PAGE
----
|Itís worth the investment|
Asia Mohamed* goes about her business with a deep sense of satisfaction; her journey leading to the cash for work project that has changed her life has been a particularly long one, filled with many difficulties. She is a single mother of three and lives in Barire, Awdhegle District.
Prior to the cash for work project, Asia had no regular source of income, and with a family to support she found herself in desperate circumstances. Providing the basic needs for her family was daunting.
“Before this cash for work, our access to daily food was limited to 1 time in 12 hours and we used to miss at times even that 1 meal, but now we take 2 full meals and refreshments,” explains Asia.
Over the past two years, Asia relied on income generated from selling firewood she collected many kilometres away. But the earnings were meagre. The family would go without food whenever she fell sick and could not carry the firewood. She was the laughing stock of the neighbourhood. Asha could not borrow money or food from her neighbours, who did not trust that she could pay it back.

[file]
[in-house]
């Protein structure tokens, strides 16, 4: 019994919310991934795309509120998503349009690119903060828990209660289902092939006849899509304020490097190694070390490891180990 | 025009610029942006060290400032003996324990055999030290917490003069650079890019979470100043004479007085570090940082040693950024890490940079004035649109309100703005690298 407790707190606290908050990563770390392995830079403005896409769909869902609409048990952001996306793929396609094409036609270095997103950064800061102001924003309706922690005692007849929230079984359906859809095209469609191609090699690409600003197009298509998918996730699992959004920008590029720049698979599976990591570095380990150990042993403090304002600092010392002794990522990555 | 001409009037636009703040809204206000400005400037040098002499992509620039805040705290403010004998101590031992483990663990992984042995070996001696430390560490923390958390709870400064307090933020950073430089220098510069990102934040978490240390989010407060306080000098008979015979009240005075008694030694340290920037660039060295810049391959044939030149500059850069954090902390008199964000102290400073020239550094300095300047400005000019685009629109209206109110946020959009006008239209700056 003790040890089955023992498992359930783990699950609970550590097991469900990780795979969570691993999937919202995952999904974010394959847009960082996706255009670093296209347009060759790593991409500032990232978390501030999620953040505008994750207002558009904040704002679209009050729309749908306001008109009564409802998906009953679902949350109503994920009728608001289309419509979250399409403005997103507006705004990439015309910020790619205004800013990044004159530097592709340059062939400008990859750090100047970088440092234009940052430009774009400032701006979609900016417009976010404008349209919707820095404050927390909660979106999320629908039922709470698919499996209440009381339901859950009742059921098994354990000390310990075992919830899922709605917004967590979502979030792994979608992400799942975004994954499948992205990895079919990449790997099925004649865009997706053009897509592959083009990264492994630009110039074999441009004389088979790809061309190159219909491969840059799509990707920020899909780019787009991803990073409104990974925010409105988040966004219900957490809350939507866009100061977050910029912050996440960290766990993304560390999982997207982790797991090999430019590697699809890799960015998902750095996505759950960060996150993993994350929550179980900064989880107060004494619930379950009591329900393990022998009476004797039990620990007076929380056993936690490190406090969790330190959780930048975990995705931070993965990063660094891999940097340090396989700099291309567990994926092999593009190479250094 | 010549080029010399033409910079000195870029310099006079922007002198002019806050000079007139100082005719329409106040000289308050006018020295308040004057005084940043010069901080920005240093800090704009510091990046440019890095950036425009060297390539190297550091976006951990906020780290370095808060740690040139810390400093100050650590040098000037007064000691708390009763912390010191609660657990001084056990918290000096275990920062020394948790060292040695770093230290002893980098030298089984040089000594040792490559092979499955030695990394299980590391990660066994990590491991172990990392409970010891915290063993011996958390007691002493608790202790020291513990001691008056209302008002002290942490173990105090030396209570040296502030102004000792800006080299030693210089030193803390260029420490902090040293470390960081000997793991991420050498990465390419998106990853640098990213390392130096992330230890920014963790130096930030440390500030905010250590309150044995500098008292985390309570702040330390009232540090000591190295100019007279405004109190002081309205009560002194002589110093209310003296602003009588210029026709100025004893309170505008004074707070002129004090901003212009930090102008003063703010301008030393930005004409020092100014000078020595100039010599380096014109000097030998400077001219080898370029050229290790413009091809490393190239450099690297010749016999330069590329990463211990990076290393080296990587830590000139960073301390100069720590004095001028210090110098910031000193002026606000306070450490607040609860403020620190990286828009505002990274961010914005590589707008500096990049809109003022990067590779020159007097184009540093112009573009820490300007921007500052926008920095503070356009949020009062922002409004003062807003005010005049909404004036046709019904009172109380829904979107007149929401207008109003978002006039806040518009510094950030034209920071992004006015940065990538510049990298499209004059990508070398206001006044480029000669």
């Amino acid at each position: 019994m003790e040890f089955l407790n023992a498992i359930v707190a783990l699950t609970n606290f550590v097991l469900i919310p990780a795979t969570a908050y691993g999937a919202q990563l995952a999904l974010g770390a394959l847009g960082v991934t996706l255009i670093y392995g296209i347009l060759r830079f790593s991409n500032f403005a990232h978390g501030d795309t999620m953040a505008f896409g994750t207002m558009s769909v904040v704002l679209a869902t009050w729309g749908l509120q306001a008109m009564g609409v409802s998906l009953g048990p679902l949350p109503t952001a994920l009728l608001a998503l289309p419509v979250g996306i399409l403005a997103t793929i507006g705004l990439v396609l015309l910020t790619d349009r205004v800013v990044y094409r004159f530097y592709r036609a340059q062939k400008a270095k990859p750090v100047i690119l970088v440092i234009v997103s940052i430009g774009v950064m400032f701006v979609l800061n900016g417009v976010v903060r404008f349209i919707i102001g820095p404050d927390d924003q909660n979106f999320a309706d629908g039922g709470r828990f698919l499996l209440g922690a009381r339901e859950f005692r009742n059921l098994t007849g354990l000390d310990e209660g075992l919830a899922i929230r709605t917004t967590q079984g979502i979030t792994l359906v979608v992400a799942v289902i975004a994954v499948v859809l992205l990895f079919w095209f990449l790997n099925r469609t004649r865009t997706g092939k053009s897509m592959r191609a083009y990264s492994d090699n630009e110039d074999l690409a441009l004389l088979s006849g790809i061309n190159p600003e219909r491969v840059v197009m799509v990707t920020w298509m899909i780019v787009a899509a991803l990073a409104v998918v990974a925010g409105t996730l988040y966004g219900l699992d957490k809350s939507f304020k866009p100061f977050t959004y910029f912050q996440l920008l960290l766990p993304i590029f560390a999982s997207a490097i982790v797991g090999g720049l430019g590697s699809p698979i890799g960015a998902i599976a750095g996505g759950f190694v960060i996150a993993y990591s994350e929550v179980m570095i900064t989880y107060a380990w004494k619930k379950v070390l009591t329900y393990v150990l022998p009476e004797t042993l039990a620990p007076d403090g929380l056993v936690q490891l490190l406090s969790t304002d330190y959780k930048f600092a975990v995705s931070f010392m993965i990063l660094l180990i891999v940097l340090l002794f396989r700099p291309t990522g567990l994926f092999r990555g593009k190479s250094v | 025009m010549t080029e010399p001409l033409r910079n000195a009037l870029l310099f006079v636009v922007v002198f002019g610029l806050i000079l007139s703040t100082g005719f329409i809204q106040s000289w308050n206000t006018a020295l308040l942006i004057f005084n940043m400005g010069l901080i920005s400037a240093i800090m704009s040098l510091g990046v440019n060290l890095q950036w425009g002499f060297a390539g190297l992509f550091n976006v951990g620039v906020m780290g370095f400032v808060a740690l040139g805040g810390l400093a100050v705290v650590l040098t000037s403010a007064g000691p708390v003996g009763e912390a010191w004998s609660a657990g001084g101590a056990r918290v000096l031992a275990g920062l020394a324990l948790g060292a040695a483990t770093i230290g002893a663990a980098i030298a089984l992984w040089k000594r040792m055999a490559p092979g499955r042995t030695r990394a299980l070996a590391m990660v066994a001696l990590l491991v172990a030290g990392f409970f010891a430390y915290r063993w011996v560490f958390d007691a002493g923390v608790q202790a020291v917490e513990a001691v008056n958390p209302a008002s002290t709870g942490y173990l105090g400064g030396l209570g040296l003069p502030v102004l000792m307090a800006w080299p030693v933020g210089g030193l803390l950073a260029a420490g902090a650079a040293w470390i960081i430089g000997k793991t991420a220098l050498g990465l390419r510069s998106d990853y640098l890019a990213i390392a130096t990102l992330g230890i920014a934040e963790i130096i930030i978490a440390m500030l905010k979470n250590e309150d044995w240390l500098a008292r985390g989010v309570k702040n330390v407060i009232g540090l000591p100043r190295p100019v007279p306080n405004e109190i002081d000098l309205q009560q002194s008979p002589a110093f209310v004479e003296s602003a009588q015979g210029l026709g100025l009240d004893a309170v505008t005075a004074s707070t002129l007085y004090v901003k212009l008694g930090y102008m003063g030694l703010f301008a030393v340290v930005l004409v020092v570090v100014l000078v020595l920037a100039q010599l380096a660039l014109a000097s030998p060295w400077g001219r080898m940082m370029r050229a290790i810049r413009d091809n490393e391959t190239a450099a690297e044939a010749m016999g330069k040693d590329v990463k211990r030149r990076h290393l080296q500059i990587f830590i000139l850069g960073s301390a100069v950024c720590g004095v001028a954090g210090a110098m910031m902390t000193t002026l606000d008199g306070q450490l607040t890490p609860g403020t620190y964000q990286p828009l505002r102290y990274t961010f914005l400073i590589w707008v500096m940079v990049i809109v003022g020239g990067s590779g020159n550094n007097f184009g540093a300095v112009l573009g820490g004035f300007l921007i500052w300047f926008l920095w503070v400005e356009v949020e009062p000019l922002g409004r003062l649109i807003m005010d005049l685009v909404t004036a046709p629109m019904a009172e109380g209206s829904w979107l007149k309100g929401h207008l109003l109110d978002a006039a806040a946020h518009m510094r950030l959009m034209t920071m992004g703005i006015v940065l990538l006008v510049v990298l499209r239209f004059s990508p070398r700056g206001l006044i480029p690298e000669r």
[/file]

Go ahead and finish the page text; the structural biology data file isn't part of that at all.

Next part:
“The type of food we used to eat before the project was limited to maize. Now we have access to different foods, including rice and pasta,” she says.
When the rehabilitation of the 19-kilometre Governo primary canal began in Barire, Asia joined the cash for work project. She saved USD 90 and, together with two other women in the project, invested the money in a hawking business.
“I earn 2 dollars a day from the hawking business. This business is also not very strenuous. My physical health has improved since leaving the hard work of collecting firewood from far away with very low returns,” she explains.
The rehabilitation of the canal has improved livelihoods for the target population. The cash for work undertaken over 60 days has directly benefitted more than 1,000 people, including internally displaced persons, women-headed families and subsistence farmers. The majority can now access better food, water and shelter.
The canal’s rehabilitation, which was implemented under UNDP’s Employment Generation for Early Recovery Project, has also improved production for over 300 small-scale farmers. Irrigation systems have improved, a 5-kilometre stretch of flood-prone land has been fortified, and a number of small businesses have been started from the farmers’ savings.
The Employment Generation for Early Recovery Project seeks to create income and jobs for vulnerable groups such as women, youth, and IDPs and their host communities in South Central Somalia.
*name has been changed